While claiming a warm reception at Te Tii Marae yesterday,
Labour was snubbed by those at Maoridom's top table, who were
meeting the Government nearby.
In a day relatively free of the drama which has marked
previous pre-Waitangi Day events, David Cunliffe said he and
his colleagues were given a ''heart-warming'' welcome during
his first visit to the marae as Labour leader.
Down the road, Prime Minister John Key and senior ministers
met the Iwi Chairs Forum at its annual Waitangi conference.
Outside Te Tii Marae, Mr Cunliffe said: ''Strangely enough we
haven't yet had an invitation''.
''That's a very interesting state of affairs because most
leadership groups at least try to pay lip service to
bipartisanship in an election year.''
Labour Maori affairs spokesman Shane Jones was more
forthright, likening it to a whakapohane or ''bare-arsed
''It's unfortunate that their treatment of the next
government is in this vein. They will find that snubs are
often found on a two-way street.''
Te Runanga a Iwi o Ngapuhi chairman Sonny Tau, who is also
chairing the Iwi Leaders Forum this week, said it was the
forum's policy to talk only to the Government at the Waitangi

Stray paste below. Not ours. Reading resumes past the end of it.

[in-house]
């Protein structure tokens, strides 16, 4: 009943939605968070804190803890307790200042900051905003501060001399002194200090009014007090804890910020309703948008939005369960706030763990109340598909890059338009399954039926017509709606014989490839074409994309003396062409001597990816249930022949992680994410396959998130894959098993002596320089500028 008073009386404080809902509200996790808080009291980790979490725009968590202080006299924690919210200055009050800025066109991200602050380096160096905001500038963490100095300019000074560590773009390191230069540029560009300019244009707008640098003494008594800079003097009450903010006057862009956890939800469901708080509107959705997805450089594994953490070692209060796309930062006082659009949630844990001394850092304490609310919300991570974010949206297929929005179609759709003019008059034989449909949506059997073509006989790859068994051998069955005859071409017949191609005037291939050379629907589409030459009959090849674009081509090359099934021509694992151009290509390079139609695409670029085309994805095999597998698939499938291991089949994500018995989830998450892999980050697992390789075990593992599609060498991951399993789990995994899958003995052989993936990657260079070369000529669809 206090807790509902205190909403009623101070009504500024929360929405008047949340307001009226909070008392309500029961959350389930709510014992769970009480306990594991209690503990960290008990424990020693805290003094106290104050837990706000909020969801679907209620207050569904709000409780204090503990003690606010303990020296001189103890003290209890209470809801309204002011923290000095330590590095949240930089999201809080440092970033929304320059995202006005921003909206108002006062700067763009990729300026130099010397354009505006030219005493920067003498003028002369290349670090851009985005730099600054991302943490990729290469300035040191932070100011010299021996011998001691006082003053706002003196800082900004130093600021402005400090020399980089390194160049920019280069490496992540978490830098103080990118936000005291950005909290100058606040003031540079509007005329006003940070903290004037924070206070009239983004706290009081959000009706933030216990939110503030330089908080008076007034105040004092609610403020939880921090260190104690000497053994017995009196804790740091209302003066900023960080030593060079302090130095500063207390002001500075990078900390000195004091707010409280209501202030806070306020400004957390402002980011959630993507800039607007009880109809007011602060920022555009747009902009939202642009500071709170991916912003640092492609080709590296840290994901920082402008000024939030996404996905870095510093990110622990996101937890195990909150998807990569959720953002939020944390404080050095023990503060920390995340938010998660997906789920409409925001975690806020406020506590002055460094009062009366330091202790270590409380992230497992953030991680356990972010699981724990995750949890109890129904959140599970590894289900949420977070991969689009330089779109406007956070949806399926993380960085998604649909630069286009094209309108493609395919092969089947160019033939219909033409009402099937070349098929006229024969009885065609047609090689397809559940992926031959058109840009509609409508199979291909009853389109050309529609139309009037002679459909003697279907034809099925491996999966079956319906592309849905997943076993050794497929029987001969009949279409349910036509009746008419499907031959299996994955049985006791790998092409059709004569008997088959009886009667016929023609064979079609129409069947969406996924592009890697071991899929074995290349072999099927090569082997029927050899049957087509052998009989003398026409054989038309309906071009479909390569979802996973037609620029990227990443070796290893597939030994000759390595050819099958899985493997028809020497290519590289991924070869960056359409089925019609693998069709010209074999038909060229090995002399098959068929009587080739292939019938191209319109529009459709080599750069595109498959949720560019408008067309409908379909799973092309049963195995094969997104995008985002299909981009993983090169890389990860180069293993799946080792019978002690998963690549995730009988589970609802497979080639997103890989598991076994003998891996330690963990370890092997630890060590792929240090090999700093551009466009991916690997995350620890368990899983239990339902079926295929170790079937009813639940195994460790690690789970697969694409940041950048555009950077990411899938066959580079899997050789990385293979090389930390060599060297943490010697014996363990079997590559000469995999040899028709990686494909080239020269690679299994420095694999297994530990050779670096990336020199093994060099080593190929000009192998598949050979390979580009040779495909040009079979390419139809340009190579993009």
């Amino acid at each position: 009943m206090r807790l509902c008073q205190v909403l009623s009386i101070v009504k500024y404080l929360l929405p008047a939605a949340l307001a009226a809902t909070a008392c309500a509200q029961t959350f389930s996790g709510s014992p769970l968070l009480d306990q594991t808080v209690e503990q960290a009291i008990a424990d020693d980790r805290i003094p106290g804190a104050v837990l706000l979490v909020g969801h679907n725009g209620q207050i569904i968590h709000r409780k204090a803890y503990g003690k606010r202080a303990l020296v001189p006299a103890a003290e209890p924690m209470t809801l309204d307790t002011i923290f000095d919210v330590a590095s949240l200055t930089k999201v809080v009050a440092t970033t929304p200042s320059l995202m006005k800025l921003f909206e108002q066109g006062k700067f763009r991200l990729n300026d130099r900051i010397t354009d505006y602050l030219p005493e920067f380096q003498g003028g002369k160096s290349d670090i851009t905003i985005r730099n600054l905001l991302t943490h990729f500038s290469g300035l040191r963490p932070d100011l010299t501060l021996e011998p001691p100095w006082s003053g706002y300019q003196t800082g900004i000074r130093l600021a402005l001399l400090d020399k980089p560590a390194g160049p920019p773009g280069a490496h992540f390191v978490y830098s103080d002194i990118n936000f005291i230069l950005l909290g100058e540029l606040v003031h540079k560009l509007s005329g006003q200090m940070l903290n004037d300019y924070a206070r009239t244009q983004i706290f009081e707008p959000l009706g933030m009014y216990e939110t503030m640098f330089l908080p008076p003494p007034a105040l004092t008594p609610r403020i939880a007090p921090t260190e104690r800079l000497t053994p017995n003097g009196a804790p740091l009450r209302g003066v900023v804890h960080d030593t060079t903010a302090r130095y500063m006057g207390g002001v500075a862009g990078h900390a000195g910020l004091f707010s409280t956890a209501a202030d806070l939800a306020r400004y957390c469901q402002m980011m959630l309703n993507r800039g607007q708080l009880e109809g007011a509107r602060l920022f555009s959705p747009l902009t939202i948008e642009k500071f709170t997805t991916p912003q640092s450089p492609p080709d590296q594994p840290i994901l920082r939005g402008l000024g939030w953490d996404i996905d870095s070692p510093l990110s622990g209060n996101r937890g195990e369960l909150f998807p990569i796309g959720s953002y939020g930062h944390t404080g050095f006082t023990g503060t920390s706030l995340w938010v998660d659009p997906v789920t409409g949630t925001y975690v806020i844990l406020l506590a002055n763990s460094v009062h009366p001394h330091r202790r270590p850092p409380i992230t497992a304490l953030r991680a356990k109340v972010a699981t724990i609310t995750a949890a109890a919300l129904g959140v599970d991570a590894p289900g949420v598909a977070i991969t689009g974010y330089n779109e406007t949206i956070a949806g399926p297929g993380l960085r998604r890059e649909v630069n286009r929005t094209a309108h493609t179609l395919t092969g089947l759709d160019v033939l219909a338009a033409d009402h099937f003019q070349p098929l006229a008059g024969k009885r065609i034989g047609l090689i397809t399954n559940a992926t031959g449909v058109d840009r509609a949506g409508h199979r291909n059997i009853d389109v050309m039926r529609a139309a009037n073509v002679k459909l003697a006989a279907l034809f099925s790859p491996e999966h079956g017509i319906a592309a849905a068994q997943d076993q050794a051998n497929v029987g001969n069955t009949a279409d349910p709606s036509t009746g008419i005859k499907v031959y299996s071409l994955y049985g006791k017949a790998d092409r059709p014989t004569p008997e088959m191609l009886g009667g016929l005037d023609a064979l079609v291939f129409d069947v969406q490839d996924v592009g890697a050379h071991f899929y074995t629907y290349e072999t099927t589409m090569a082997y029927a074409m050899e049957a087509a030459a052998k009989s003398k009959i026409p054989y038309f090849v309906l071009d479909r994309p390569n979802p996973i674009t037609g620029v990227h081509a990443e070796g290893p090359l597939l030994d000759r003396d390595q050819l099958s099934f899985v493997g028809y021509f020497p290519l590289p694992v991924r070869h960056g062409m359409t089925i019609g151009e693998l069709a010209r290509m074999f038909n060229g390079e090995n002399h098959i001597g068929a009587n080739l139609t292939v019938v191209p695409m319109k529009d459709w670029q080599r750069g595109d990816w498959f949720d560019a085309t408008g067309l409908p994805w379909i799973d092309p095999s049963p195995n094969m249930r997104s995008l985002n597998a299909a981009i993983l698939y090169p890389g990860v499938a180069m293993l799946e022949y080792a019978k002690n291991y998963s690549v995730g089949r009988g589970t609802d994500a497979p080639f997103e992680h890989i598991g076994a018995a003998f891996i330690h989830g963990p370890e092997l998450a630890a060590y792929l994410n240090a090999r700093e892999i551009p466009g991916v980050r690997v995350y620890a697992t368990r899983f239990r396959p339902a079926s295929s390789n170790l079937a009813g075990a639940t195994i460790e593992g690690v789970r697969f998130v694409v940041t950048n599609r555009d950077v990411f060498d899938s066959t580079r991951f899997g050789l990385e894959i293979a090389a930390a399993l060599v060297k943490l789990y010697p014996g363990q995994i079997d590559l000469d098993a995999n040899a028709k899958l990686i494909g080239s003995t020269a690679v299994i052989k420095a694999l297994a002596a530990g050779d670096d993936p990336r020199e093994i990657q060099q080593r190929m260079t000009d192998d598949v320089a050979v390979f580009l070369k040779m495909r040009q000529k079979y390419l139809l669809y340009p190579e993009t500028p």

''The issues we raise can only be addressed by the government
of the day.
''If we invited Labour we'd have to invite every political
party across the spectrum and we don't have time to do
Mr Key said his message to the iwi leaders was that ''if you
look at the progress and achievements of this Government in
the last five and a bit years we can point to a very strong
track record'' on Maori issues.
Mr Key will again speak to the iwi leaders today, when he
will underline his Government's record on completing Treaty
of Waitangi settlements, a message of significance to host
Ngapuhi, which is close to reaching a deal.
''We've been on a rapid train of progress. It's working
During his visit to Te Tii earlier yesterday, which he said
was the calmest in many years, Mr Key challenged Joel
Bristow, a representative of an anti-deep sea oil drilling
hikoi, which had delayed his entrance.
He later said he challenged Mr Bristow to ''come to
Wellington, spend a week with my ministers and their
ministries. If at the end of that week you're proved to be
right in the assertions you're making I'll join your protest,
but if you're proved to be wrong go back and tell the
Yesterday, Greens co-leader Metiria Turei become the first
female political leader to speak at the marae.
''It was an incredible honour and a little scary'', she said
Former Labour prime minister Helen Clark was given the
opportunity to speak several years ago but was shouted down
''I think I was given this honour because the Green Party has
had such a consistent commitment to Maori issues,'' Mrs Turei